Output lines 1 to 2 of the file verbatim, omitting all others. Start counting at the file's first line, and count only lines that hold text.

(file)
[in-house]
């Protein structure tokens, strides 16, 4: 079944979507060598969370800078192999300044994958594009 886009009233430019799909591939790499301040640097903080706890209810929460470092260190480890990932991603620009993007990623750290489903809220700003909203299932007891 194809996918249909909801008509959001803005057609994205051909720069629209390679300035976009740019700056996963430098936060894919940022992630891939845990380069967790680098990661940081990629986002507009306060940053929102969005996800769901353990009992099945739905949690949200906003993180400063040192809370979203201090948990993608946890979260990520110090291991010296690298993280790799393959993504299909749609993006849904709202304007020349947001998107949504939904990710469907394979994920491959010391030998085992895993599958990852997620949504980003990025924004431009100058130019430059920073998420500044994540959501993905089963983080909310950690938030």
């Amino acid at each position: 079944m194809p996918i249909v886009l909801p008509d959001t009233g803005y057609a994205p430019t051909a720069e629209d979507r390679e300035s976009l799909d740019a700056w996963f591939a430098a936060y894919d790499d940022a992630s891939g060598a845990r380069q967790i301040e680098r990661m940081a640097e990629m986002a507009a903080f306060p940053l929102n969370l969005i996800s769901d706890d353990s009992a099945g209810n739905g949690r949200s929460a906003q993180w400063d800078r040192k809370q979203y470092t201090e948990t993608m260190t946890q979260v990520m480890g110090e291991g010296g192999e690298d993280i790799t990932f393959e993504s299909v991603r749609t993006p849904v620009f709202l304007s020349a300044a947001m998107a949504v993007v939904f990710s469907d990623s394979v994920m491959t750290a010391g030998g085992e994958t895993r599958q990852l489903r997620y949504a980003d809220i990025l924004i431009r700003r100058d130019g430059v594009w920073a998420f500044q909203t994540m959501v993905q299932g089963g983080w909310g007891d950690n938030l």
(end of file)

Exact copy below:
[in-house]
């Protein structure tokens, strides 16, 4: 079944979507060598969370800078192999300044994958594009 886009009233430019799909591939790499301040640097903080706890209810929460470092260190480890990932991603620009993007990623750290489903809220700003909203299932007891 194809996918249909909801008509959001803005057609994205051909720069629209390679300035976009740019700056996963430098936060894919940022992630891939845990380069967790680098990661940081990629986002507009306060940053929102969005996800769901353990009992099945739905949690949200906003993180400063040192809370979203201090948990993608946890979260990520110090291991010296690298993280790799393959993504299909749609993006849904709202304007020349947001998107949504939904990710469907394979994920491959010391030998085992895993599958990852997620949504980003990025924004431009100058130019430059920073998420500044994540959501993905089963983080909310950690938030």